Hakushu

Although Yamazaki (1923) will forever go down in history as Japan’s first distillery, Hakushu’s story is every bit as interesting. Built in 1973, 50 years after Yamazaki, it has taken a remarkable journey that reflects both evolutions in the Japanese market and its unique approach to whisky production.

The Hakushu distillery

The largest distillery in the world

It was Keizo Saji, son of founder Shinjiro Torii and director of Suntory since 1961, who made the decision to build a second distillery. After many years of research, a vast forest at the foot of Mount Kaikomagatake in the south of the Japanese Alps (Yamanashi Prefecture) was chosen for construction of the new distillery. Located at a high altitude, the site was much colder and drier than Yamazaki’s. Despite buying over 80 hectares of land, Suntory used only a small part to build Hakushu, keeping the rest for later.

Indeed, the original Hakushu distillery was much further away than the one we know today. Construction was completed in February 1973 and this huge distillery (Hakushu 1) was equipped with six pairs of high-volume stills, all identical to one another: indirect steam-heated, with a lantern shape and downward lyne arm. A second building was constructed in 1977 (Hakushu 2) using the same model, making Hakushu the largest distillery in the world.

The aim was to produce a consistently light whisky with a sufficiently high quality for use in Suntory Old, the group’s leading blend since its launch in 1950. Between 1964 and 1972, whisky production in Japan had almost tripled and consumers’ tastes had moved towards higher quality whiskies like Suntory Old, leading the group to sell over 12 million cases per year in Japan.

A change in perspective

This period of high production came to a sudden and long-lasting end in the 1980s with the arrival of consistently high and regular tax increases (1978, 1981 and 1984), as well as a certain drop in interest in whisky in Japan in favour of other alcohols that were less heavily taxed and more in keeping with the times, like shochu. The industry did not recover until the 21st century. In this context, it no longer made sense to pursue mass production.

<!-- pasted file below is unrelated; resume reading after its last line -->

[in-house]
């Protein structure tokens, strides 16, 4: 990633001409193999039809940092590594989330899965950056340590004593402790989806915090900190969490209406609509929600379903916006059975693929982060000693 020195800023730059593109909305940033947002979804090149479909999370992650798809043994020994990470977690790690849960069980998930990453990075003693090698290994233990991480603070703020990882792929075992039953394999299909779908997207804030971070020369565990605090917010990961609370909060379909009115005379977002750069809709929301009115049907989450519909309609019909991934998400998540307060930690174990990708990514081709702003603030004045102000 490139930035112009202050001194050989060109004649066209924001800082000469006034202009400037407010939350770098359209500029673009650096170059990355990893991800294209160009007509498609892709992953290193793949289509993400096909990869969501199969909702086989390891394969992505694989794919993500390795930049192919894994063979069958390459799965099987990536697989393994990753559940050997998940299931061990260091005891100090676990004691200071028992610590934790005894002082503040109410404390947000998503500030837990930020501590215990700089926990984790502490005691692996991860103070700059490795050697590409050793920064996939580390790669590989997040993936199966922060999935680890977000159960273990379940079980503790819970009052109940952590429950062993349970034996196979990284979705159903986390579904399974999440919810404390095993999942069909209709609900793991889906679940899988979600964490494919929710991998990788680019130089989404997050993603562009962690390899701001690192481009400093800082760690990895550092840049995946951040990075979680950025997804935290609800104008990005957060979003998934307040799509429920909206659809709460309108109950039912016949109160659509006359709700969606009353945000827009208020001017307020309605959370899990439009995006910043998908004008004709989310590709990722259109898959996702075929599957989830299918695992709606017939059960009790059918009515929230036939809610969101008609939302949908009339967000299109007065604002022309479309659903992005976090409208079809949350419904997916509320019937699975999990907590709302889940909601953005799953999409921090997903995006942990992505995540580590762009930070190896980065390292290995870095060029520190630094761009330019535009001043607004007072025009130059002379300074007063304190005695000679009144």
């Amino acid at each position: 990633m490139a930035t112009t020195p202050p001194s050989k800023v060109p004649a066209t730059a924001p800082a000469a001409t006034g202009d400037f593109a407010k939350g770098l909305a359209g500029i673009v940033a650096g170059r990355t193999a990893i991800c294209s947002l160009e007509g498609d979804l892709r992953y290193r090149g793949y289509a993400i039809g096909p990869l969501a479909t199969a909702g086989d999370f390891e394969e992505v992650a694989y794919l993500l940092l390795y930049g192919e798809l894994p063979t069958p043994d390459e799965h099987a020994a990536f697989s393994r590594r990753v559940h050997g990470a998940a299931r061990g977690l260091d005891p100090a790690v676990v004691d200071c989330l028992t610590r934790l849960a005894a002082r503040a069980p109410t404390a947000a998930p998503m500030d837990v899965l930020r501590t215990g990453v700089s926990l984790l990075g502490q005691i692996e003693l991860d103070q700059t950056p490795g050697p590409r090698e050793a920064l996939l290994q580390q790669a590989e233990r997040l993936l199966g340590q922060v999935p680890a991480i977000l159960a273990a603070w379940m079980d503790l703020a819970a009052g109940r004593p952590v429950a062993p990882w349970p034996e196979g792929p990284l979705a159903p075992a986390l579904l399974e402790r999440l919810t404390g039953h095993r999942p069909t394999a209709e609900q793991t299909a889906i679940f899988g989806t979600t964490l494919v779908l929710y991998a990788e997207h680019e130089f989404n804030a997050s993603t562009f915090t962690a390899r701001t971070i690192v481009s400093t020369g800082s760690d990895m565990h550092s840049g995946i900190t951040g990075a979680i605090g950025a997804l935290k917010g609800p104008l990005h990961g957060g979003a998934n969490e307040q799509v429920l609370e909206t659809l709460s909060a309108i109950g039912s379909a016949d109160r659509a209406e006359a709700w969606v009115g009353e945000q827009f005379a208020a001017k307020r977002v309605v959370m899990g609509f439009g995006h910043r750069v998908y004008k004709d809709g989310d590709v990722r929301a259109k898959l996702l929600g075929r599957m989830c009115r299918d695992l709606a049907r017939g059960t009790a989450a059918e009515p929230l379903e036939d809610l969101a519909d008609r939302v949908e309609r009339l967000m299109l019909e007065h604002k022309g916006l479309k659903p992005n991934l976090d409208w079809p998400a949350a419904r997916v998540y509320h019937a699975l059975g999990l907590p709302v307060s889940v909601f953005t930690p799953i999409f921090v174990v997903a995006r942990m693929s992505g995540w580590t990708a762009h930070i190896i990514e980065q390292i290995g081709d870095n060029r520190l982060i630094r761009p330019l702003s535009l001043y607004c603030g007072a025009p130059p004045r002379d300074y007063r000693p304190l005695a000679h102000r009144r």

Hakushu 3 - or Hakushu East as it was known from 1988 due to its location in the east of the road that crosses the forest - was built in June 1981, and Hakushu West (1 and 2) ceased production shortly after. The new distillery took the opposite direction from its predecessors, installing smaller stills in different shapes and sizes, with both ascending and descending lyne arms, that were either direct-fired or indirect gas-heated and equipped with tube or coil condensers. The new washbacks were made from wood and both brewers’ and distillers’ yeasts were used for the long fermentations. Everything at the distillery was designed to produce very high-quality whiskies that would give the master blender as much choice as possible.

The still room.

This approach continued with the creation of a small grain distillery within Hakushu in late 2010. After two years of trials, it officially opened in 2013, just as the distillery celebrated its 40th anniversary. Again, the focus was on diversity and experimenting with different mashbills and yeasts, as well as different distillation strengths.

Iconic bottlings

Hakushu has and always will remain in Yamazaki’s shadow, something already reflected in the different ages of new bottlings from the two distilleries, starting with the ten years that separate the launch of Yamazaki 12 Year Old in 1984 and Hakushu 12 Year Old in 1994. The difference is also explained by Hakushu’s comparative youth, which leaves it with a smaller and younger stock. The 12 Year Old was followed by Hakushu 10, 18 and 25 Year Old and a Distiller’s Reserve.

Hakushu is also found in Suntory’s famous ranges The Cask, Owner’s Cask and Vintage Malt. Although hogshead and American oak editions are more common, a few stunning sherry and - even more rarely - Mizunara Japanese oak bottlings also exist. A Hakushu 1981 was matured in a Mizunara cask for 21 years before being bottled by the Scotch Malt Whisky Society (120.1).

 

Hakushu 25 Year Old

43%, 70cl

Hakushu often has a rural character reminiscent of the distillery’s surroundings. A quarter of a century’s ageing has failed to erase this fresh and aromatic profile, marked by notes of mint, eucalyptus, oakmoss and peat. Waxed wood and a handful of citrus fruits (mandarin, lemon) add the finishing touches to an ensemble that evokes Camille Corot’s late works with its green tones and slightly hazy texture. The whisky nevertheless rests on a very stable foundation, skilfully sculpted by the house’s master blender. 

 

Hakushu Sherry Cask 2013

48%, 70cl

Yamazaki’s sherry cask expertise are already well-known, but Hakushu also has a lot to offer in the field. This bottling reveals the typical chocolate, liquorice and dried fruit notes found in this type of cask - which are always of a very high-quality and in Spanish oak from Suntory - but Hakushu’s character also remains very present. This edition therefore includes notes of mint, eucalyptus, blood orange, a multitude of spices (clove, black pepper, ginger) and a subtle smoke. As a whole, it boasts incredible complexity, playing on its different tones and the interaction between the spirit and the cask.

 

 

 

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